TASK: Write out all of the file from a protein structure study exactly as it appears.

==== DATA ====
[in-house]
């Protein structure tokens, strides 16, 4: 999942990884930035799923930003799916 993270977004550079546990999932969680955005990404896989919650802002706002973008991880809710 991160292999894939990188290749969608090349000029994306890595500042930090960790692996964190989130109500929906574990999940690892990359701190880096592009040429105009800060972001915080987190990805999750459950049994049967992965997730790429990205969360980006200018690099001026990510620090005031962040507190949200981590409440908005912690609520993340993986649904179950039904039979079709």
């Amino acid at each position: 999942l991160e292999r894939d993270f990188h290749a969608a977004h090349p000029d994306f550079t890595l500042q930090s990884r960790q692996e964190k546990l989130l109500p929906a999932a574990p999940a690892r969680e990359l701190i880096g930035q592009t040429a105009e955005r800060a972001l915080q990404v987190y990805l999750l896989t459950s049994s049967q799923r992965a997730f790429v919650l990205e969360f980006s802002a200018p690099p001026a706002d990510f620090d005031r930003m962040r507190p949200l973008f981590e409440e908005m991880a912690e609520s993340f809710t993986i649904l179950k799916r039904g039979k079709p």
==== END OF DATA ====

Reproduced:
[in-house]
């Protein structure tokens, strides 16, 4: 999942990884930035799923930003799916 993270977004550079546990999932969680955005990404896989919650802002706002973008991880809710 991160292999894939990188290749969608090349000029994306890595500042930090960790692996964190989130109500929906574990999940690892990359701190880096592009040429105009800060972001915080987190990805999750459950049994049967992965997730790429990205969360980006200018690099001026990510620090005031962040507190949200981590409440908005912690609520993340993986649904179950039904039979079709």
């Amino acid at each position: 999942l991160e292999r894939d993270f990188h290749a969608a977004h090349p000029d994306f550079t890595l500042q930090s990884r960790q692996e964190k546990l989130l109500p929906a999932a574990p999940a690892r969680e990359l701190i880096g930035q592009t040429a105009e955005r800060a972001l915080q990404v987190y990805l999750l896989t459950s049994s049967q799923r992965a997730f790429v919650l990205e969360f980006s802002a200018p690099p001026a706002d990510f620090d005031r930003m962040r507190p949200l973008f981590e409440e908005m991880a912690e609520s993340f809710t993986i649904l179950k799916r039904g039979k079709p």